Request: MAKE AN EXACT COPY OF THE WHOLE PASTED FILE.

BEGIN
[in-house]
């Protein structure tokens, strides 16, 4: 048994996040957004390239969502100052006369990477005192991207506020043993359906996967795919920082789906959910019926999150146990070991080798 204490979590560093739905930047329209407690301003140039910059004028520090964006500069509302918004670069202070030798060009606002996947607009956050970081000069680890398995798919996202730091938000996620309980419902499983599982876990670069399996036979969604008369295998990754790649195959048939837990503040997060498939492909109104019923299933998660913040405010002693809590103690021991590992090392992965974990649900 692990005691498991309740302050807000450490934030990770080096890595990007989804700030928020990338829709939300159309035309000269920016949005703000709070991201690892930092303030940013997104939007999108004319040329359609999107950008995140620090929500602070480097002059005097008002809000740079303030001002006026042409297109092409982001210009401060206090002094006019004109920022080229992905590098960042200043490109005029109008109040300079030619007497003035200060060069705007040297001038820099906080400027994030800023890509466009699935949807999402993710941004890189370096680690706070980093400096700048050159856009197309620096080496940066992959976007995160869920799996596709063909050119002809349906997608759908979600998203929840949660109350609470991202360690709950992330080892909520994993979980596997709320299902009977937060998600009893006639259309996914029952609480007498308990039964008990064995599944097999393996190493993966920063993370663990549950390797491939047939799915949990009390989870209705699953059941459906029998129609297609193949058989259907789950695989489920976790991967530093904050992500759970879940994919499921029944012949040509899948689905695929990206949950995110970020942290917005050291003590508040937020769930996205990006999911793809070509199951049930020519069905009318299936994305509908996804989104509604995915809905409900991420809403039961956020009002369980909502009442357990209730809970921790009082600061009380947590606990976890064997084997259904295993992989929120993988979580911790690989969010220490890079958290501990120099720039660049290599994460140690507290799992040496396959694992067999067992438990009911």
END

[in-house]
């Protein structure tokens, strides 16, 4: 048994996040957004390239969502100052006369990477005192991207506020043993359906996967795919920082789906959910019926999150146990070991080798 204490979590560093739905930047329209407690301003140039910059004028520090964006500069509302918004670069202070030798060009606002996947607009956050970081000069680890398995798919996202730091938000996620309980419902499983599982876990670069399996036979969604008369295998990754790649195959048939837990503040997060498939492909109104019923299933998660913040405010002693809590103690021991590992090392992965974990649900 692990005691498991309740302050807000450490934030990770080096890595990007989804700030928020990338829709939300159309035309000269920016949005703000709070991201690892930092303030940013997104939007999108004319040329359609999107950008995140620090929500602070480097002059005097008002809000740079303030001002006026042409297109092409982001210009401060206090002094006019004109920022080229992905590098960042200043490109005029109008109040300079030619007497003035200060060069705007040297001038820099906080400027994030800023890509466009699935949807999402993710941004890189370096680690706070980093400096700048050159856009197309620096080496940066992959976007995160869920799996596709063909050119002809349906997608759908979600998203929840949660109350609470991202360690709950992330080892909520994993979980596997709320299902009977937060998600009893006639259309996914029952609480007498308990039964008990064995599944097999393996190493993966920063993370663990549950390797491939047939799915949990009390989870209705699953059941459906029998129609297609193949058989259907789950695989489920976790991967530093904050992500759970879940994919499921029944012949040509899948689905695929990206949950995110970020942290917005050291003590508040937020769930996205990006999911793809070509199951049930020519069905009318299936994305509908996804989104509604995915809905409900991420809403039961956020009002369980909502009442357990209730809970921790009082600061009380947590606990976890064997084997259904295993992989929120993988979580911790690989969010220490890079958290501990120099720039660049290599994460140690507290799992040496396959694992067999067992438990009911």